One of the stories I am interested to work on visualising in that mythical land of free time is a comparison of potential host cities for Amazon’s recently announced HQ2, a second corporate headquarters. In the meantime, I read this piece from the Times that attempted to decide for them.
I have some qualms with it, first that it excludes other North American cities—I would not be surprised to see Toronto win the headquarters. I have doubts that Mexico City would work, but it is possible. But my biggest problems are with the exclusionary nature of the selection. That is, within this set, cities that have x. Of the cities that have x, the cities that have y, and so on and so forth.
Personally I suspect Amazon will be looking at which cities not only fit the most requirements, but also which cities will ultimately give them the best business deal. And that I think is a very difficult to describe category.
But it is fun to try.
Credit for the piece goes to Emily Badger, Quoctrung Bui, and Claire Cain Miller.
Well Christmas is over so now for some of us, it’s time to go back to work. Those of you enjoying your time off through the new year, well…enjoy it.
Today’s piece is from the New York Times and explores the structure of Donald Trump’s organisation. A second graphic within the piece then details just what the various parts of the organisation actually do. I found the whole article to be a nice insight into an organisation that will likely be ever more in the news spotlight.
Credit for the piece goes to Troy Griggs and Karen Yourish.
Boston Beer Company is the parent company of Sam Adams, which is definitely one of those beers I imbibe when I visit Boston. But, as one of the larger craft brewers in the United States, it finds itself under immense competition. This article from Bloomberg examines the situation the brewery finds itself in from a share price, growth, and revenue standpoint.
Credit for the piece goes to the Bloomberg graphics department.
AT&T is attempting to merge with Time Warner in order to have more/better control of a content pipeline. But as this Wall Street Journal article points out, the concept of tie-ups between media and telecoms is not exactly new. Especially since the breakup of the old Bell Telephone company.
Credit for the piece goes to the Wall Street Journal graphics department.
Happy Monday, all. Some big news stories going on today, but I wanted to take a look at this piece from the New York Times. They report on the sale of Yahoo to Verizon for almost $5 billion via a piece that takes short written analysis and blends it with clear and concise charting. The effect is a quickly digestible, but data-driven content piece.
Alaska Airlines and Virgin America made some news the past few days when they announced Alaska would purchase Virgin America for $2.6 billion. I mapped out the flight routes of the two carriers to see where they overlapped. You can see the results in my piece for the blog today below.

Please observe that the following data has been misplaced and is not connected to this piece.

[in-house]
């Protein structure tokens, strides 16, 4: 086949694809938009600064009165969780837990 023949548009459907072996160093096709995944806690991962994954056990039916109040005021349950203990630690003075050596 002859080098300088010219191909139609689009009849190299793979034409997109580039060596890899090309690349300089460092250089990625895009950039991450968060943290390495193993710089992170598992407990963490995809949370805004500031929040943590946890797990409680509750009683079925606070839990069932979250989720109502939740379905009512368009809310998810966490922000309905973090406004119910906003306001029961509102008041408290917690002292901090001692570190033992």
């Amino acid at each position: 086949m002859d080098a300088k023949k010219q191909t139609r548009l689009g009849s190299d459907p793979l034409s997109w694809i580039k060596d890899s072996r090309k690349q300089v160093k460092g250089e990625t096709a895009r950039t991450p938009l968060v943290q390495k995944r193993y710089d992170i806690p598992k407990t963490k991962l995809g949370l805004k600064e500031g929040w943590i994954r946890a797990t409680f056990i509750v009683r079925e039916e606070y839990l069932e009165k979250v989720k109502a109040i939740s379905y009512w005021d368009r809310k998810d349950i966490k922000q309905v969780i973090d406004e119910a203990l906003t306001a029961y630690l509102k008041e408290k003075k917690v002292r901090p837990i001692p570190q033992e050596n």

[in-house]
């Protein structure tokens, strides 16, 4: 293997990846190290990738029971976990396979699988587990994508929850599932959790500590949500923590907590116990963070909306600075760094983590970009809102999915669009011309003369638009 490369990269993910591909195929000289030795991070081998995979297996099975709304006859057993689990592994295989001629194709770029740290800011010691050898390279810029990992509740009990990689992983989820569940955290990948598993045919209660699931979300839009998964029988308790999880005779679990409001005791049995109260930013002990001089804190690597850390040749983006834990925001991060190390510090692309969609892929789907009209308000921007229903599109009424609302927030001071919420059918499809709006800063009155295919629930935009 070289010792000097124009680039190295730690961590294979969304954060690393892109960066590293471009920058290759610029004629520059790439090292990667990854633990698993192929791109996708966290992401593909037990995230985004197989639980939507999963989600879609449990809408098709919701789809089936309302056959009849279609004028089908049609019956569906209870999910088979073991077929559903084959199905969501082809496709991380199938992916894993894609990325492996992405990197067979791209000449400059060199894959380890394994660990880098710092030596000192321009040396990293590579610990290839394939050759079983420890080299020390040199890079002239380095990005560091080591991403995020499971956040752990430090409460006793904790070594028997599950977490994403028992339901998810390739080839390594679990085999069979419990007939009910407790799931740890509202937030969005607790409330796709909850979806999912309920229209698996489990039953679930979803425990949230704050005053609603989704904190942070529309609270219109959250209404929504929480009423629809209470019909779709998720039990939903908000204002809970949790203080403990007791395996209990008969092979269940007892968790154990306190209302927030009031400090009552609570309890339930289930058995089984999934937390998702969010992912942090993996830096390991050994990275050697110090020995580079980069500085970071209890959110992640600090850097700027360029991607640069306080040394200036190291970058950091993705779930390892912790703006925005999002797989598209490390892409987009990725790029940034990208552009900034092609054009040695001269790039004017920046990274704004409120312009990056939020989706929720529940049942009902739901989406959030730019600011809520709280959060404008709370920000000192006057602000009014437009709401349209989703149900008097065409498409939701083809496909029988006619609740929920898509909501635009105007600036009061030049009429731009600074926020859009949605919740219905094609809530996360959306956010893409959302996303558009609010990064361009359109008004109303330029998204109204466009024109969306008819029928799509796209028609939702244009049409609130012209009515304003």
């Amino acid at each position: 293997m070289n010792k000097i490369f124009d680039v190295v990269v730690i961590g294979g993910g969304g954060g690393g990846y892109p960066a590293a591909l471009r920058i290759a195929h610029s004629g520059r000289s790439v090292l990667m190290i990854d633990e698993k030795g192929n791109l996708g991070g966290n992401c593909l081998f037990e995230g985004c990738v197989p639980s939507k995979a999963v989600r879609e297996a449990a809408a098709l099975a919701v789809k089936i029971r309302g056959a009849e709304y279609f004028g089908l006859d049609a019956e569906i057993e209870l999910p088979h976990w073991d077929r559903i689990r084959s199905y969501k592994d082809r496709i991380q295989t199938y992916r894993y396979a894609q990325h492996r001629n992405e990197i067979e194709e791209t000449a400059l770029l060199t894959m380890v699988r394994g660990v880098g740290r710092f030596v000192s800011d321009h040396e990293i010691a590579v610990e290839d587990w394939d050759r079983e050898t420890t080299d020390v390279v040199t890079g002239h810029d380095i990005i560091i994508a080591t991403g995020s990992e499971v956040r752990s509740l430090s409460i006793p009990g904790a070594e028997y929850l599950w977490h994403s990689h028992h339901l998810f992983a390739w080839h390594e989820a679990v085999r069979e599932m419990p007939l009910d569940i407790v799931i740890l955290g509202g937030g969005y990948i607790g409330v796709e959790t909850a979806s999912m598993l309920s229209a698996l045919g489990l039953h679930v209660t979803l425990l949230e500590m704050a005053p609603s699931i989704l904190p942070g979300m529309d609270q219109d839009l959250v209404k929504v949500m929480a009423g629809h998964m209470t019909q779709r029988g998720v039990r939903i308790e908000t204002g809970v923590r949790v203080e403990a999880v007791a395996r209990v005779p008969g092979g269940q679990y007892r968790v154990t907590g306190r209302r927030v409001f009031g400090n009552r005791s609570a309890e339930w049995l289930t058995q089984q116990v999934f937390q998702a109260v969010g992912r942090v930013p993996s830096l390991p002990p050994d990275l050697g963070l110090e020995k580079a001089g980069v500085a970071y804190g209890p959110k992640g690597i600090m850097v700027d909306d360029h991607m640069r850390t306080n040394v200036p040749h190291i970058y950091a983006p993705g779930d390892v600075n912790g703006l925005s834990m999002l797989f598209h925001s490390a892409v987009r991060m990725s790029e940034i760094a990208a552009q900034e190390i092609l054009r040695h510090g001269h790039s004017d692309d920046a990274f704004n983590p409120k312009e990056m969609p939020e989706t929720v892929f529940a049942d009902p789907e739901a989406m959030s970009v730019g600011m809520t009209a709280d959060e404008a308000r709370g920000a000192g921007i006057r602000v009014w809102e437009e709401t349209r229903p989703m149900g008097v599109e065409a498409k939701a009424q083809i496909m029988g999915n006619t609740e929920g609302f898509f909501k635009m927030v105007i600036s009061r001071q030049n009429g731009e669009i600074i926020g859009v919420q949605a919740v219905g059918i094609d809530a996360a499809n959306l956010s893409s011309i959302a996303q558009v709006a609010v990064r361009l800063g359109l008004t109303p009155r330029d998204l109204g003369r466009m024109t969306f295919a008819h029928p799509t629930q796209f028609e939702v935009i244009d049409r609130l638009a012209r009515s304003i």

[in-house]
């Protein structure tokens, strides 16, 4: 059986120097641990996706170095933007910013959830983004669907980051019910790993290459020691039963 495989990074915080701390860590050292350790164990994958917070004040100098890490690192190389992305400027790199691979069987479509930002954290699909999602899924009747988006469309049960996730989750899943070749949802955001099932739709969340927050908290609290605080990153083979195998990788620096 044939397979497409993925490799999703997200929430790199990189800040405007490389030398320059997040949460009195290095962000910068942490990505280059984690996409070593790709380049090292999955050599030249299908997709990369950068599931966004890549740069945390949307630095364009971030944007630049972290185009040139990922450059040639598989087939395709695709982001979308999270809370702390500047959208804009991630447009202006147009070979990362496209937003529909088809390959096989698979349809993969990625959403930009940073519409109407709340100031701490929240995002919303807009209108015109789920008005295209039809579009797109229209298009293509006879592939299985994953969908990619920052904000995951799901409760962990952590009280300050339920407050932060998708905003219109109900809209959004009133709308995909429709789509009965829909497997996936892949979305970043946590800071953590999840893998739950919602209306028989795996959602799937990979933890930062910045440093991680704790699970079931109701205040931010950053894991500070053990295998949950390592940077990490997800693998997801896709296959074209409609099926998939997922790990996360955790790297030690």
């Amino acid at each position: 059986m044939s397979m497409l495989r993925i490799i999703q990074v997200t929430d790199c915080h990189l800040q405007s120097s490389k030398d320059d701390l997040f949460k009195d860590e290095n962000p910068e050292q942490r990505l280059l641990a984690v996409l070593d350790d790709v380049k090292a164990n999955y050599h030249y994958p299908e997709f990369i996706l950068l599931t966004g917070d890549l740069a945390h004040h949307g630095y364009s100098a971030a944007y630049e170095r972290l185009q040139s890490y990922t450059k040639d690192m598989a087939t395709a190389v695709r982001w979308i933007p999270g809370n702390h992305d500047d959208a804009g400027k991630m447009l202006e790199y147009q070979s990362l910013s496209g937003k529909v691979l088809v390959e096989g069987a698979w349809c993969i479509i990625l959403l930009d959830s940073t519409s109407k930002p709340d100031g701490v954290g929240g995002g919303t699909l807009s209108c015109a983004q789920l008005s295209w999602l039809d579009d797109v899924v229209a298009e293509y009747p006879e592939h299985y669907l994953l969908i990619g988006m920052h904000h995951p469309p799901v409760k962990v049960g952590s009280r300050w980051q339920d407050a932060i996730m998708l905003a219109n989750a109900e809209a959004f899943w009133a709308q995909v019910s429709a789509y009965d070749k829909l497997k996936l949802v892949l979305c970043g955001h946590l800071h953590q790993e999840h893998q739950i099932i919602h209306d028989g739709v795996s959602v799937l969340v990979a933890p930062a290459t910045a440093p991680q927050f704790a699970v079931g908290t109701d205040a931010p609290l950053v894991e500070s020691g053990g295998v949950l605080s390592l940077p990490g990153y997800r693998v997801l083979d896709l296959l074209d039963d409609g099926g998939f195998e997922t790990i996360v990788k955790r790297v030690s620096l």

Credit for the work is mine, except the underlying map, which I sourced from Brigham Young University Geography Department.
Today’s piece comes via my co-worker and is about the growth of urban Walmart stores. The article is from NPR and includes a nice series of small multiples of store locations in three select cities: Washington, Chicago, and Atlanta. In full disclosure, I live about two blocks from one of the urban Walmarts in Chicago. So go figure.
Credit for the piece goes to April Fehling, Tyler Fisher, Christopher Groskopf, Alyson Hurt, Livia Labate, and Ariel Zambelich.
…forty minutes late with an iced coffee? It’s what we millennials do since we don’t understand that time exists between 04.00 and 10.30. Don’t believe me? Well, Nate Silver over at FiveThirtyEight crunched the numbers and it turns out that there is some truth in the humour. Cities with a younger, more millennial workforce tend to see workdays start later.
Last week Facebook acquired a company specialising in virtual reality. The Wall Street Post put together a timeline of technology company acquisitions over the last several years. Each line is a different company and sizes of dots represent the value of the different purchases.
Credit for the piece goes to the Wall Street Journal’s graphics department.
I am not terribly familiar with local politics outside of my local areas. So the background and details of this piece escape me. However, this interactive graphic and story from the Los Angeles Times does a really great job of leading the reader through the story.
First, the piece starts with a general overview or flowchart of the network of connections. Mouseovers do a fine job of highlighting and filtering for the appropriate piece. For example, a person shows the entities to which he is connected whereas the entities show the people to which it is connected.
Secondly, the piece then goes in detail about the different connections. The example screenshot below shows how each story is highlighted by a red dot as the user scrolls down the page. When that story is highlighted, the network diagram to the left changes, either replacing the contacts or highlighting the contacts specifically noted in the story.
As I said at the outset, this is a very nice piece that step-by-step shows and explains how all the connections work while filtering out the momentarily irrelevant data. Very well done.